Professor Sally Mapstone, Vice-Chancellor and Principal of the University of St Andrew’s and vice-chair of the Fair Admissions Review Group opened by saying universities had not been as clear, focused or transparent about contextual admissions as they could have been.
She stressed the recommendations applied to England, Wales and Northern Ireland, and largely mirrored the direction of travel in Scotland over the past few years including the common parlance adopted for how contextual admissions are spoken about.
One example of where contextual offers could play an important role was for care experienced students; only 12% of young people that had experienced at least 12 months of care entered higher education, compared with 42% for the general population.
The review group recommended that universities should publish minimum entry requirements that could be used when making contextual offers, and that care experienced students should receive a guaranteed offer if they met these requirements.
Clare Marchant, Chief Executive of UCAS opened by reminding attendees that out of the 700,000 students UCAS dealt with every year only around 300,000 were UK based 18-year olds. She also thought reforming the admissions system provided an opportunity to ensure a new system was future proofed, and could support those undertaking modular and more flexible learning and bring the results and application window for vocational qualifications more in line with A Levels.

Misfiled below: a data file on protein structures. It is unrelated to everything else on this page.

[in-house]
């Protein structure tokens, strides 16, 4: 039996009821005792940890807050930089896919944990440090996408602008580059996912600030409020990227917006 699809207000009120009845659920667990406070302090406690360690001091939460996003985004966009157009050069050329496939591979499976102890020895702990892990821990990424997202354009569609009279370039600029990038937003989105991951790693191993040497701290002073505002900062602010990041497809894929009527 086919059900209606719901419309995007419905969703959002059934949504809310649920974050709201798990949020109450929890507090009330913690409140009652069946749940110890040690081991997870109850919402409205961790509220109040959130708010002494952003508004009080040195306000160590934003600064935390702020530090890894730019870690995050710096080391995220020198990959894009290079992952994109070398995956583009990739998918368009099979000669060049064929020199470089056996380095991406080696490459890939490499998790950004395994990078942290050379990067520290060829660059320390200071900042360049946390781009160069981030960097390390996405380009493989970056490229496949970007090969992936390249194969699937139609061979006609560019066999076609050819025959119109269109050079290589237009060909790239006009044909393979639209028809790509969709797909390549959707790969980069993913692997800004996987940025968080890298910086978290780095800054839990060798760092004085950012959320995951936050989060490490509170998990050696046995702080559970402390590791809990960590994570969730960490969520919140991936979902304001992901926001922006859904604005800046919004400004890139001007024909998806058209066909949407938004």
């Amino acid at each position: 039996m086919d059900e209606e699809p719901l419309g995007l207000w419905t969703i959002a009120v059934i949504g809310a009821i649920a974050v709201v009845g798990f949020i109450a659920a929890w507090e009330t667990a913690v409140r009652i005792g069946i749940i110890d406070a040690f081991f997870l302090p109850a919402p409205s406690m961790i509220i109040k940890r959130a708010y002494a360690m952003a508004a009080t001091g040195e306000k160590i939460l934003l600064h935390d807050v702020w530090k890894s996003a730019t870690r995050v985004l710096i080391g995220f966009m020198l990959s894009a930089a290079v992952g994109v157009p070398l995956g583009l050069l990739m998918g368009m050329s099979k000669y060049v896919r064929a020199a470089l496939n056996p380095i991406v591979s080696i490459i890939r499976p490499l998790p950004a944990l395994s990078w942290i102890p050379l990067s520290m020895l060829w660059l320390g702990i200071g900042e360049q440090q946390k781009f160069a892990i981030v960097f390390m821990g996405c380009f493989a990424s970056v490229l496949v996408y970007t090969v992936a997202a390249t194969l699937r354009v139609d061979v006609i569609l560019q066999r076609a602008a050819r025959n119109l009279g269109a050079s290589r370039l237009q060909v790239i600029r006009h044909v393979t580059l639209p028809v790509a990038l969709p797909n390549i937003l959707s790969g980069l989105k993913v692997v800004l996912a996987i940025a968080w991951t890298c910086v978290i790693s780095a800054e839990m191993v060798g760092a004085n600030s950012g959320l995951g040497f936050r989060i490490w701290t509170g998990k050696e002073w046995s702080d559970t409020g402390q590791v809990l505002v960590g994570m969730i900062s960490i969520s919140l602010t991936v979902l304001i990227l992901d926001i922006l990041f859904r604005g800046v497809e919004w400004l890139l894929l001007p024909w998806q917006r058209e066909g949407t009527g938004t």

Turning to the recommendations in the Fair Admissions Review, and UCAS’s own modelling, Clare thought a PQA system where offers were made post results could be more logical for students and parents as well as increase transparency and fairness. She warned that, as with any major reforms, there could be unintended consequences such as predicted grades “going underground”. The consultation period would be key, especially in looking at the impact on schools, teachers and advisors who would be more heavily relied on over the summer months in a system of PQA for expert careers support, particularly for those from a more disadvantaged background.
Beth Linklater, Assistant Principal of Queen Mary’s College Basingstoke started by warmly welcoming the review’s recommendation to end the use of conditional unconditional offers as they caused confusion amongst students and could lead to negative outcomes including some students dropping out of college.
She did, however, say unconditional offers (without attached conditions) did benefit some students, especially those with poor mental health who went on to achieve better results once the anxiety around achieving certain grades had been removed. Beth similarly welcomed the recommendation on streamlining contextual offers and establishing a basket of indicators for eligibility as contextual admissions were currently a maze.
Publishing actual entry requirements would be helpful she thought, but mentioned the confusion and anxiety a couple of universities recently saying they would lower their grade requirements for 2021 entry had caused, as students had already submitted applications to UCAS.
She thought the school and sixth form college sectors would welcome the move to a PQA system, but time needed to be taken to properly design the system in consultation with schools; removing predicted grades from the process would be a positive development.
Finally, she noted that careers advice varied hugely across the sector which could be problematic, and was concerned that a reformed PQA may lead to a proliferation of admissions tests which could distract pupils from their A Level exams.